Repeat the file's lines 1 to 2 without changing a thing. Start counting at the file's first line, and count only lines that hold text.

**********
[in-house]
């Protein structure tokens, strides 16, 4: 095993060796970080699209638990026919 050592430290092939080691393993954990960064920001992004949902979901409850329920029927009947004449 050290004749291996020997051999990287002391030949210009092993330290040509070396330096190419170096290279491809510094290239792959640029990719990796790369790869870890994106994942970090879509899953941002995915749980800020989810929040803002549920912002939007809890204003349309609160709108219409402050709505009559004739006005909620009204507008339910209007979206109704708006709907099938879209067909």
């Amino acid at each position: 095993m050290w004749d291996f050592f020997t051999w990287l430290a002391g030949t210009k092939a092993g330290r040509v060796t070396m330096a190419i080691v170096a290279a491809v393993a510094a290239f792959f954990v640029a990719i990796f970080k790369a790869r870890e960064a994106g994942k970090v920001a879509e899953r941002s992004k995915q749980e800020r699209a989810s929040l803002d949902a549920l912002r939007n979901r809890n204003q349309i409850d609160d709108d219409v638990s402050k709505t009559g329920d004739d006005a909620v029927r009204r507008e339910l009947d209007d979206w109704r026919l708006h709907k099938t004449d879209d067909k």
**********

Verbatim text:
[in-house]
């Protein structure tokens, strides 16, 4: 095993060796970080699209638990026919 050592430290092939080691393993954990960064920001992004949902979901409850329920029927009947004449 050290004749291996020997051999990287002391030949210009092993330290040509070396330096190419170096290279491809510094290239792959640029990719990796790369790869870890994106994942970090879509899953941002995915749980800020989810929040803002549920912002939007809890204003349309609160709108219409402050709505009559004739006005909620009204507008339910209007979206109704708006709907099938879209067909």